1. Most of Your Debt Is Student Loans

In Canada, student loans cannot be forgiven by bankruptcy. If what you owe is mostly to student loans, and you declare bankruptcy, you’ll still owe a good portion of what you did before, so you won’t be gaining anything, only losing, by declaring bankruptcy in this situation.

2. Most of Your Debt Is Cosigned

If you've taken out a loan or a line of credit and your parents or another loved one has cosigned for it, they will be on the hook for the amount owing on the account if you declare bankruptcy. Will your relationship survive that? Will you be expected to pay them back the amount they paid off? Once again, you may find yourself in the situation of having to pay down the majority of your debt despite declaring bankruptcy.

3. You're Unwilling to Sacrifice to Pay Back Your Consolidation Loan

If you've looked into a consolidation loan and you figure you can't make the payments but are not willing to sacrifice non-necessities from month to month, bankruptcy is going to be difficult for you. When you declare bankruptcy, you have to report your expenses and income to your trustee each month until the discharge date. You will be expected to live on a budget. If you can't do it for a consolidation loan, you won't be able to do it for your bankruptcy trustee.

4. You Have the Ability to Pay Off Your Debt

If you can afford to pay down your debt after making some lifestyle changes but are not willing to, then bankruptcy is not for you. The thing is, you will be expected to make those exact lifestyle changes during bankruptcy. Reports to your trustee will show him or her everything on which you spend your money. Whether you do it now without the penalty of bankruptcy to be able to pay down your debt, or you do it with the scar of bankruptcy, you're going to have to make those changes.

5. You Have Not Researched Other Options

If your first impulse was to jump on bankruptcy and you have not spoken to a credit counselor of any kind, you're not ready to make this decision. Get yourself informed first. Find out how consumer proposals and consolidation loans work. Go through your expenses with a fine-toothed comb to identify changes you can make. Explore the possibility of having family help you pay down your debt instead, and then paying those family members back. You'll save your credit; you'll save yourself the hassle of having a trustee rummage around in your personal affair for a year and you'll save yourself the stress.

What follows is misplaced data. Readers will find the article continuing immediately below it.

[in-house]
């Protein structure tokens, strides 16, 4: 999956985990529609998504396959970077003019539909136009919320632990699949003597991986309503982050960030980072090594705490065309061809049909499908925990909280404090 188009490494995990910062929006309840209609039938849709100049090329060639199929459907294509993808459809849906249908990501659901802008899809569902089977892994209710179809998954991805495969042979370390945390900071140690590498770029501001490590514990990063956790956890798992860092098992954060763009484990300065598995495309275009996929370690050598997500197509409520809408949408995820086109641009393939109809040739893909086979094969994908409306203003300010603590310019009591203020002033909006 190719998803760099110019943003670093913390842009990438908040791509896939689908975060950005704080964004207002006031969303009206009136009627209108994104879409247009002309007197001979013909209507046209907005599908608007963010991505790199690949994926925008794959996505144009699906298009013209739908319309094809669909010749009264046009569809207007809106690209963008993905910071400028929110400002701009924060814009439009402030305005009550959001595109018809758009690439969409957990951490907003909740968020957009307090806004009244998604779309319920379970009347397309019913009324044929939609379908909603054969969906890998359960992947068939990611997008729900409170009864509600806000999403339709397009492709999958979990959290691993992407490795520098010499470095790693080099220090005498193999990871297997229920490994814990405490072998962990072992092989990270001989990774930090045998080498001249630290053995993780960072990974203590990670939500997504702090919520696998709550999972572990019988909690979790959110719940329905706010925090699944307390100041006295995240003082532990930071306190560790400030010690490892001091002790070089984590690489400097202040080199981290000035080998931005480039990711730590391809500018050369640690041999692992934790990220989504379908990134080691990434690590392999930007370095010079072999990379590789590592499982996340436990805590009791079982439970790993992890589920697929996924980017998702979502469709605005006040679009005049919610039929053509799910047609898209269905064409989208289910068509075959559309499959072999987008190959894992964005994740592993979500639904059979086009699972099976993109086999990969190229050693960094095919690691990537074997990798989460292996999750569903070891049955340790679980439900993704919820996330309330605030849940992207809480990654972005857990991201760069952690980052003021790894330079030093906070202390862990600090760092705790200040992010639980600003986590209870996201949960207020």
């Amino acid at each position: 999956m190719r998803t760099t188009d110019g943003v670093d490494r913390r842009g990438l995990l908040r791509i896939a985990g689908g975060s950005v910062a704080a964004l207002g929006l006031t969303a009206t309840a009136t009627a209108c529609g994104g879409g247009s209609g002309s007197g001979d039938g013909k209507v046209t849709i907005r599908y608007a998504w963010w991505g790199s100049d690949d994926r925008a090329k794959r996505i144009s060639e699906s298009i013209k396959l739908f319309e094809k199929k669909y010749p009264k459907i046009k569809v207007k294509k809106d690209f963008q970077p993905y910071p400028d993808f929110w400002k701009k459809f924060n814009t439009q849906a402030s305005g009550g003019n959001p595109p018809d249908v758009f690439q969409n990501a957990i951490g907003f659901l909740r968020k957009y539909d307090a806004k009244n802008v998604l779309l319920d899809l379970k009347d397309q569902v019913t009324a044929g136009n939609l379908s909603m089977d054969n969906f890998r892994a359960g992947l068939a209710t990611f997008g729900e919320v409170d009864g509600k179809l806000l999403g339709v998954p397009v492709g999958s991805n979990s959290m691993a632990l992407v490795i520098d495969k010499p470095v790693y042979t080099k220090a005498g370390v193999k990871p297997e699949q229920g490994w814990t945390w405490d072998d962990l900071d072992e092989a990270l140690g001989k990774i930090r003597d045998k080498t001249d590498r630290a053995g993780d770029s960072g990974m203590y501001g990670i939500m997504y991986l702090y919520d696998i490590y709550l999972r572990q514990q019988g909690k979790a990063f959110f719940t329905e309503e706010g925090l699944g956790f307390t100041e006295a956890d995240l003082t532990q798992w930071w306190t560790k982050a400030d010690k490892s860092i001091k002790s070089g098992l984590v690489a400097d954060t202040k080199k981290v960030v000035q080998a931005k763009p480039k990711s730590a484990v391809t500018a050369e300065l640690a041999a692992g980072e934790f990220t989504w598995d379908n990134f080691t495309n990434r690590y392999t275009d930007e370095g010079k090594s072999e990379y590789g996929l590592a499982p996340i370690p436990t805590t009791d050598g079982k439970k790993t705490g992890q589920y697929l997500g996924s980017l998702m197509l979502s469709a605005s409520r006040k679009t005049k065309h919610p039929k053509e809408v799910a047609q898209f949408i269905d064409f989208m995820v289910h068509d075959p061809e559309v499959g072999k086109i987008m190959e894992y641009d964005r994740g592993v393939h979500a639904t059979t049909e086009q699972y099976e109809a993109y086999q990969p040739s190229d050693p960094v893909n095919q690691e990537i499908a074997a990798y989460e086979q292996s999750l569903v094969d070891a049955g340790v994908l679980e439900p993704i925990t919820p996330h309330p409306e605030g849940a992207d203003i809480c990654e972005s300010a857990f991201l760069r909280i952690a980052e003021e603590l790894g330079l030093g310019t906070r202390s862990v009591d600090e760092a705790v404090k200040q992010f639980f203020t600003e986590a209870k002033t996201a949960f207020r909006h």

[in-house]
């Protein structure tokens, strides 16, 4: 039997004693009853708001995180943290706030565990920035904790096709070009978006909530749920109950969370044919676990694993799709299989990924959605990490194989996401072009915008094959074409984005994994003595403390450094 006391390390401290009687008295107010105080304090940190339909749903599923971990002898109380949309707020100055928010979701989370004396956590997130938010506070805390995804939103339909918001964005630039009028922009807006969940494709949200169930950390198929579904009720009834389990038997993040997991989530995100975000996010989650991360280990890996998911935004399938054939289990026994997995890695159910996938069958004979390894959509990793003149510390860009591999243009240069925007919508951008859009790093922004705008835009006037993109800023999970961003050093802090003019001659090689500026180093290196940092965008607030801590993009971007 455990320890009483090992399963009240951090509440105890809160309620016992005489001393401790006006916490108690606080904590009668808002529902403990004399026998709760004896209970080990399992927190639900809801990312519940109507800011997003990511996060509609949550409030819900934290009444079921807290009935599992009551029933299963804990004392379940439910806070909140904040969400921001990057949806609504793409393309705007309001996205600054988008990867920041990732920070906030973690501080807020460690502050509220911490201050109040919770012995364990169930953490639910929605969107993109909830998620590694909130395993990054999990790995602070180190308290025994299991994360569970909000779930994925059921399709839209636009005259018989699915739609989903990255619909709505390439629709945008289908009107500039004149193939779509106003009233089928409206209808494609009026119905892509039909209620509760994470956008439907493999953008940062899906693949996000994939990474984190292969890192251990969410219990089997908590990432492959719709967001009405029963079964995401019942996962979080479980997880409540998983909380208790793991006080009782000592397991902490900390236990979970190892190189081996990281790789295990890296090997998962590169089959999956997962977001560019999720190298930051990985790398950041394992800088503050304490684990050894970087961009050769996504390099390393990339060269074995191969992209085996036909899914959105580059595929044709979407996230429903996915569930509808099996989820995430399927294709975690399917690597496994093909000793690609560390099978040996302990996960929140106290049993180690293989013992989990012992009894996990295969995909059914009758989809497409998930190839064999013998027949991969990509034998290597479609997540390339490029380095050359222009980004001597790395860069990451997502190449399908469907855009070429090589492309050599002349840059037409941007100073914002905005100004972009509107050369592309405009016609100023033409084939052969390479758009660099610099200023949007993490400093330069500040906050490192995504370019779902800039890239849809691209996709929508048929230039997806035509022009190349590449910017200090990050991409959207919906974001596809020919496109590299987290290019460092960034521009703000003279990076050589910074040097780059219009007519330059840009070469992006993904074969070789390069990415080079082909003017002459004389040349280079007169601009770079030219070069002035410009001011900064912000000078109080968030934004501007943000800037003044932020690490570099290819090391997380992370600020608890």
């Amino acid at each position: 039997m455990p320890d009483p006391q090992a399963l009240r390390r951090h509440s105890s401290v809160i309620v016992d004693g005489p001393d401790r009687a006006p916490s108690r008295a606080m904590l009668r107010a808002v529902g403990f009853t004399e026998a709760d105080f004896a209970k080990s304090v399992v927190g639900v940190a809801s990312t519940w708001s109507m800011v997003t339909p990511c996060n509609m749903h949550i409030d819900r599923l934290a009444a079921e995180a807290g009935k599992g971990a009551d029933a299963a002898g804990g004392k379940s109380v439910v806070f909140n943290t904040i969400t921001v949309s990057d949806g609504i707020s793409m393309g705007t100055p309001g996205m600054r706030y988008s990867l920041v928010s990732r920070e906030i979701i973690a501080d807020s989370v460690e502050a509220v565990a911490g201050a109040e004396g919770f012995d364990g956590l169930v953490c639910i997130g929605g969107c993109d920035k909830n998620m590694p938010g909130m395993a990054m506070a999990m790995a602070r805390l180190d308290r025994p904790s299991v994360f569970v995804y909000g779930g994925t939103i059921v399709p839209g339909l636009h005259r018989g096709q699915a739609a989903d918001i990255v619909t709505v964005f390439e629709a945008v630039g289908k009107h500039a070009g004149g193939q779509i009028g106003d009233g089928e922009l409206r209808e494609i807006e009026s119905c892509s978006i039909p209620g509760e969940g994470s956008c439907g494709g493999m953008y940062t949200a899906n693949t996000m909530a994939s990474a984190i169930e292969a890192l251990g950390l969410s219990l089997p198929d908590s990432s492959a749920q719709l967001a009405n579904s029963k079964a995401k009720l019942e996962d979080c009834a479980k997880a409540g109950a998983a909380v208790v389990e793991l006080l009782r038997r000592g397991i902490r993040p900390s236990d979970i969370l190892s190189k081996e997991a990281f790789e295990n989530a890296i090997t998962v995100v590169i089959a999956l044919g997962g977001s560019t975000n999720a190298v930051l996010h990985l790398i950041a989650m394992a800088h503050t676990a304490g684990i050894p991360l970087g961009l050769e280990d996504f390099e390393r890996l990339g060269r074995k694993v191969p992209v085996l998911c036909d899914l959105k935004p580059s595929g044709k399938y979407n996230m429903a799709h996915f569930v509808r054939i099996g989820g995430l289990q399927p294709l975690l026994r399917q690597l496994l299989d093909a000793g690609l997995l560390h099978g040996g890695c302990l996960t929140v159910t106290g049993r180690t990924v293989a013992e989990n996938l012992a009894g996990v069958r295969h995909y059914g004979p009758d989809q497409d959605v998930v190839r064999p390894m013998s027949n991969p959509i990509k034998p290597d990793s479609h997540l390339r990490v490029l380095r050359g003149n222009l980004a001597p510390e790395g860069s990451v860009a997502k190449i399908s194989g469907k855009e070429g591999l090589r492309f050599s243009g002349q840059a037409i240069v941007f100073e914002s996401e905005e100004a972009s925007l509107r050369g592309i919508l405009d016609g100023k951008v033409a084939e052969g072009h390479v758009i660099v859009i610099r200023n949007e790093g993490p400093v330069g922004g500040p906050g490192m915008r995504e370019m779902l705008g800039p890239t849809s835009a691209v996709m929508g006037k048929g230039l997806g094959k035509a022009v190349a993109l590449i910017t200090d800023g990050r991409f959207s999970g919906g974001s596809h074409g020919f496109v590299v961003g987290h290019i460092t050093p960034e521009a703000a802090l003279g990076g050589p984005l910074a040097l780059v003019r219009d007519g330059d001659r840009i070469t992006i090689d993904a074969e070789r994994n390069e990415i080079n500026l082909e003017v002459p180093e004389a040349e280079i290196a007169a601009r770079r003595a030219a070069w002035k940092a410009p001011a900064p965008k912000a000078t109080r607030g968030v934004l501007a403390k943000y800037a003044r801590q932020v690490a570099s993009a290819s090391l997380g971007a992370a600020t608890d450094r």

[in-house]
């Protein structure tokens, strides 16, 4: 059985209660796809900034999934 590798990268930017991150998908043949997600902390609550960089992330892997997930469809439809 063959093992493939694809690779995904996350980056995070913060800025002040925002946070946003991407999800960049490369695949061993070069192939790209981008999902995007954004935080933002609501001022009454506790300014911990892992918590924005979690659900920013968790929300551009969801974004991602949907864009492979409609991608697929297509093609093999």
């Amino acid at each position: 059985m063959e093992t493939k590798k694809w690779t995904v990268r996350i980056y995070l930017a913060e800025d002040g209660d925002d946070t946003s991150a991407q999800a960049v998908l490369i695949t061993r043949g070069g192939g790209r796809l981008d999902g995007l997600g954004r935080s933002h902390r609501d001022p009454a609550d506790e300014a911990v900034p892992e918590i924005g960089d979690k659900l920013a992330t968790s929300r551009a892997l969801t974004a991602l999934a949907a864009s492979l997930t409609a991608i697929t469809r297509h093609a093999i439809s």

The Alternative to Bankruptcy: Consumer Proposal

There is an alternative to bankruptcy, though, that’s not quite so harsh. It’s called a consumer proposal and you’ll still have to pay down some of your debts. You’ll start the consumer proposal process by making a repayment proposal - you’ll suggest a doable amount that you can pay back, rather than the full amount you owe, and your creditors will review it and accept it or deny it. If it’s accepted, you’ll make static monthly payments until your proposal is complete. After it’s complete, it will appear on your credit report for three years, during which it doesn’t quite pull your score down as low as a bankruptcy would, but it still gives it a good cutting down.

*************************

While a consumer proposal or bankruptcy can cause a lot of stress and anxiety, what’s in the past cannot be changed. But with the right habits and a few tools to help you along the way, this could be the fresh start you need, and the first step on your journey to financial stability. Download our free step-by-step guide: Starting Over After Consumer Proposal or Bankruptcy.

 

<< More Blog Posts

Leave a Reply

Not sure if we can help you?
Check out our products.
[random_testimonial count="1"]